Justice Holmes famously declared in The Common Law that “the life of the law has not been logic; it has been experience.“ Justice Alito, in his majority opinion in Kentucky v. King would appear to agree with Justice Holmes, with an added proviso. Justice Alito, like Holmes, emphasizes experience. In emphasizing experience, the majority opinion focuses not on the experience of the private individual subject to searches, but on the experience of police who must respond to the myriad factual situations they daily confront without time to engage in fine-grained legal analysis of where the limits of the Fourth Amendment reside. But, in so doing, the opinion jettisons logic altogether, producing a rule at odds with itself, at least when viewed from the perspective of the rights-holder rather than that of the potential rights-violator.
In what follows, I will briefly sketch why.
1. The Court provides the following rule to govern the case: “Where, as here, the police did not create the exigency by engaging or threatening to engage in conduct that violates the Fourth Amendment, warrantless entry to prevent the destruction of evidence is reasonable and thus allowed.” The alternative rule—the one that I think would be a more reasonable account of Fourth Amendment limitations on state power—is stated and rejected as “unreasonable”: “[A] rule that precludes the police from making a warrantless entry to prevent the destruction of evidence whenever their conduct causes the exigency would unreasonably shrink the reach of this well-established exception to the warrant requirement.” If the latter would “unreasonably shrink” an “exception,” already something of an odd construction, then what would count as a violation of the Court’s rule? (And to register the oddity of worrying about shrinking an exception, is not the burden usually on the “exception” to justify its reach, after all the rule is supposed to be the norm, and the exception the abnormal—or is the fact that the Court is worried about protecting the exception against “unreasonable” applications of the rule mean that the rule and exception are now really in an inverse relation?). How would the police ever engage in or threaten to engage in a violation of the Fourth Amendment under circumstances that would lead to a warrantless, forcible entry, especially during a narcotics investigation?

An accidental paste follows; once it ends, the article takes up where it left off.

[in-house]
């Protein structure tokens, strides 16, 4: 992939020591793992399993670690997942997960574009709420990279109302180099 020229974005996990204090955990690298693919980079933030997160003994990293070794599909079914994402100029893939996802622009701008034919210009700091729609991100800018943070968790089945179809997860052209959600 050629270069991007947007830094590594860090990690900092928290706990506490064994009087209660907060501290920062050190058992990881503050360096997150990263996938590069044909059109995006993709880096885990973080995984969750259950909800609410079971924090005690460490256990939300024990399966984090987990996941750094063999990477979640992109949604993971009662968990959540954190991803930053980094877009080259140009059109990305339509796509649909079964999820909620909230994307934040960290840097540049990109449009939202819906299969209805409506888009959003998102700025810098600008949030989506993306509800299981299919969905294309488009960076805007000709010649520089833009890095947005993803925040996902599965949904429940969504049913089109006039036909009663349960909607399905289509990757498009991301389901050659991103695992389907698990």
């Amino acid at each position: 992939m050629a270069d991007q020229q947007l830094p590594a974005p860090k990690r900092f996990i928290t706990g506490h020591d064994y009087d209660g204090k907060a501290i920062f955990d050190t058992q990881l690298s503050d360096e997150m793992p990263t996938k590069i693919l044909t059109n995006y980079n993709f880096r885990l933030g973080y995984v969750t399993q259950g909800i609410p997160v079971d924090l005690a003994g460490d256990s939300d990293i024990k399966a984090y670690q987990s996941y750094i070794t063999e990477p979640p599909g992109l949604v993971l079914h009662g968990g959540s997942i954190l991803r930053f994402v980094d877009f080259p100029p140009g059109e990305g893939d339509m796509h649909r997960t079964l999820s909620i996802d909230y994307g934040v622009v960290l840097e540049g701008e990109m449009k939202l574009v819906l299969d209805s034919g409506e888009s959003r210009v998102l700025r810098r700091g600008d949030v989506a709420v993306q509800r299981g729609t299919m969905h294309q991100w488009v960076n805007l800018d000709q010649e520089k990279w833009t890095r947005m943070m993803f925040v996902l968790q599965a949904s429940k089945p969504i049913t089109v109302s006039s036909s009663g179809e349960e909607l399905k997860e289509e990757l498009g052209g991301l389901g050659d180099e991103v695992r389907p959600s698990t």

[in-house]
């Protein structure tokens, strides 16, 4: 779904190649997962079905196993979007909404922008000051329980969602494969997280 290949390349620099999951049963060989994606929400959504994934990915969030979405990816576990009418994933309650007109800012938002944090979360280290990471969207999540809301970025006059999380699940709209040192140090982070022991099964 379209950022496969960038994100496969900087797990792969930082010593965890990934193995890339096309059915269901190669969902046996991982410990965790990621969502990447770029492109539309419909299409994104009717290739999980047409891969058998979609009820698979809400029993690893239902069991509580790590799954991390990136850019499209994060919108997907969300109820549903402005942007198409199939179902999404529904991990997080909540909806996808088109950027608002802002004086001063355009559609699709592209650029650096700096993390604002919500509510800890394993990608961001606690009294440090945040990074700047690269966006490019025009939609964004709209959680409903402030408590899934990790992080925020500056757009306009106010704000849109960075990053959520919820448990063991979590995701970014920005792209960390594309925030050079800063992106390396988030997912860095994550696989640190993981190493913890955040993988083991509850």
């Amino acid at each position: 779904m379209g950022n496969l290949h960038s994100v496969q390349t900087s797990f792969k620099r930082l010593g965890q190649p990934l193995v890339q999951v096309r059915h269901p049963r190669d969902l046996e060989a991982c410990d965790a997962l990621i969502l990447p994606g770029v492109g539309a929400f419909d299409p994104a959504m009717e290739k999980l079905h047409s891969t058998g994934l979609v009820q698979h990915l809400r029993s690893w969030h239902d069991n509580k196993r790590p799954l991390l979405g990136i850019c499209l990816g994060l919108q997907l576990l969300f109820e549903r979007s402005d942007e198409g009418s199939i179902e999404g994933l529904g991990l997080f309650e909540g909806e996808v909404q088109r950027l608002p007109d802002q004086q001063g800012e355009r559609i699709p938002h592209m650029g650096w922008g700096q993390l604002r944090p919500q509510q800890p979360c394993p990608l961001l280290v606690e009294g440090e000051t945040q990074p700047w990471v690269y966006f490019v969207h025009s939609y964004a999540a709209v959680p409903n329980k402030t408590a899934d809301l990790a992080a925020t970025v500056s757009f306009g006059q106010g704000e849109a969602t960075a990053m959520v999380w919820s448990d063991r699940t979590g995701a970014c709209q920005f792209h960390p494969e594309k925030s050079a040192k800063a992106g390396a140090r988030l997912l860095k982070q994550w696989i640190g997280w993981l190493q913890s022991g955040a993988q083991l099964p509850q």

Let’s posit that warrantless, non-exigent, forcible entry after knocking and loudly proclaiming “police, police, police” would count as a violation of the Fourth Amendment. Let’s dispense with another possible scenario: if police failed to knock and announce, with or without a warrant, and forcibly entered, then there would also be a Fourth Amendment violation. But, this situation could not be a police-created exigency since there was no announcement of their presence through which they could be “engaging or threatening to engage” in lawless conduct. This conduct is simply kicking in a door, and therefore another clear Fourth Amendment violation. So knocking and announcing is a necessary condition for police created exigency. But once police presence is announced, especially in a drug case, are there any practical circumstances under the Court’s rule that will count as a Fourth Amendment violation? Is there any circumstance in which the police-created exigency (where exigency need be no more than police fear that “evidence” might be destroyed) will not count as an exigency justifying warrantless entry? The short answer is: No.